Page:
Treat It Like a Business
Oftentimes, you hear the writing advice, “Treat it like a business.” When authors say that, most of the time what they mean is you have to write even when you don’t feel like it. Which is true. As E.B. White once put it, “a writer who waits for ideal conditions under which to work will die without putting a word on paper.”
But sometimes, people go a little bit overboard. They interpret it as, “Thou must write every day to be a real writer!” and take it to extremes.
Sometimes, Even Dedicated Writers Need a Break
I’ve just returned from a six-week writing hiatus. Zealots of the “treat it like a business” concept might scoff. “I write even when I’m sick,” they’d say.
I’ve heard numerous successful authors say they write even when under the weather, and they can’t tell the difference between what they write while sick vs. while feeling well.
But does that mean we should never take a break? NaNoWriMo encourages people to write every day, after all.
What Can We Learn From a Day Job?
At my day job, when I’m sick, I may work from home. But when I’m really sick, I’ll take a few days off. Sometimes, at my day job, I work a solid eight hours. But other times, I need several breaks throughout the day to keep the wheels turning.
Sometimes, you need to take a vacation. Sometimes, you need to take a personal day off work. I know, some of us Americans think that it’s a dog eat dog world out there, and that the only way to get ahead is to never take a break. But doing so ruins your health.
The same thing applies to this “treat [writing] like a business” idea. Sometimes, you need a sick day. Sometimes, you need a personal day. Sometimes, you even need a vacation.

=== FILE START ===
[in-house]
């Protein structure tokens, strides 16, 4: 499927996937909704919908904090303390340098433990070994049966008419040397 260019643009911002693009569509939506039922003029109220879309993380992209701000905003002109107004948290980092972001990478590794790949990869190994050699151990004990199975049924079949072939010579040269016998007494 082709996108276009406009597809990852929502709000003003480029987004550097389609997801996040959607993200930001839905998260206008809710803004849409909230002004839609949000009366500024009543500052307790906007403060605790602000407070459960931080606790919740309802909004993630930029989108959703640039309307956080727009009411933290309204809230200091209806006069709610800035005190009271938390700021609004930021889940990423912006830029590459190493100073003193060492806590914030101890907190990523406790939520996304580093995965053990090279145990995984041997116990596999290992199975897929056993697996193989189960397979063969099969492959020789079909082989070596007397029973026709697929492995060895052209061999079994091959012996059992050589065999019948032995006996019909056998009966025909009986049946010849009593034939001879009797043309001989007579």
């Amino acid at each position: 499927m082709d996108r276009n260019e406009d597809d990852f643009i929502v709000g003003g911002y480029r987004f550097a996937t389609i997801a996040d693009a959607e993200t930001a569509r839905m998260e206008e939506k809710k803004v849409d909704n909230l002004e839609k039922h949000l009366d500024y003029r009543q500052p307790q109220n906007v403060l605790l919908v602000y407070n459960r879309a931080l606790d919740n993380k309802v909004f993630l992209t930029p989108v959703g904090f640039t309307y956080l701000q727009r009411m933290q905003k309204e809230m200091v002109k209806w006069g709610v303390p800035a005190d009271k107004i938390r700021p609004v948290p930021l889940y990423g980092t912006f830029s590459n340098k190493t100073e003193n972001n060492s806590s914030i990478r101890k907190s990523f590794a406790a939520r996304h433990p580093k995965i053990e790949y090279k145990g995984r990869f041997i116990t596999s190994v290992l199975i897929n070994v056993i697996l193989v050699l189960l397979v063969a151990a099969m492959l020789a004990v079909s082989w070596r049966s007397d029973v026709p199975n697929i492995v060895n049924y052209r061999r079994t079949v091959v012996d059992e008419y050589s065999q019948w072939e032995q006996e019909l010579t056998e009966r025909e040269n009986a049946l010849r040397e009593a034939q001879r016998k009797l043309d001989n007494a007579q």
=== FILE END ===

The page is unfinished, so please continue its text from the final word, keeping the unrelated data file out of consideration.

In my case, I needed six weeks to plan my wedding, get married, and have a wonderful honeymoon with my new husband, +David Dorian Granruth.
So for six weeks, I didn’t write. (See my writing calendar.) But that doesn’t mean I wasn’t still a writer. One might say I was gathering wool. During those six weeks, I dreamed and gathered new ideas. I thought a lot about writing, my stories, and science fictional concepts in general. Even while in a sensory deprivation chamber! (Maybe I should write a post about this experience.)
I thought it might be hard to come back, but I’ve had no trouble this week. On Tuesday, I reread the few scenes of The Ageless I’d managed to revise before the wedding took over. I was surprised by how good they were—and by how much I’d already forgotten of the new narrative!
On Wednesday, I felt the itch to write but wanted to spend Dorian’s evening off with him. Thursday I listened to some Write About Dragons lectures by Brandon Sanderson to get in the writing frame of mind before revising the fourth scene.
And today I managed two writing sessions, plus this blog post. I split them with a nice walk outside in the blustery fall weather while talking to my father on the phone. Then I was back to work, finishing revisions on Chapter 3 and writing this post.
Tomorrow I should get some revisions done on Chapter 4, which means I’m already back up to my pre-wedding quota of writing/revision four times a week.
By the time I start back with my critique group next month, the first few chapters of The Ageless should be in good enough shape to get me some real feedback at last.
I’m definitely looking forward to getting some good work done this month, though I never participate in NaNoWriMo.
Do you write every day? Have you tried NaNoWriMo before? Leave a comment below or find me as +Traci Loudin on Google+, the perfect place for fans of science fiction and fantasy to hang out.
And look what treating it like a business has wrought! My genre-bending post-apocalyptic novel is out, along with four prequel short stories. Have a look!
Third-Party Related Articles
Articles not linked in the blog post above.
- You Can Do It! Success Stories Of People That Have Turned Their #NaNoWriMo Books Into Bestsellers on Tor.com
- It’s That Time of Year Again: NaNoWriMo’ing on Geek Force Network
- Writing Rules: 10 Experts Take On The Writers’s Rulebook on Writer’s Digest
- Ernest Hemingway’s Top 5 Tips For Writing Well on copyblogger
- William Faulkner On Writing, The Purpose Of Art, Etc. on Brain Pickings
- Heinlein’s Rules on Robert J. Sawyer’s blog
- The Famous Writing Advice That Could Seriously Mess Up Your Game on io9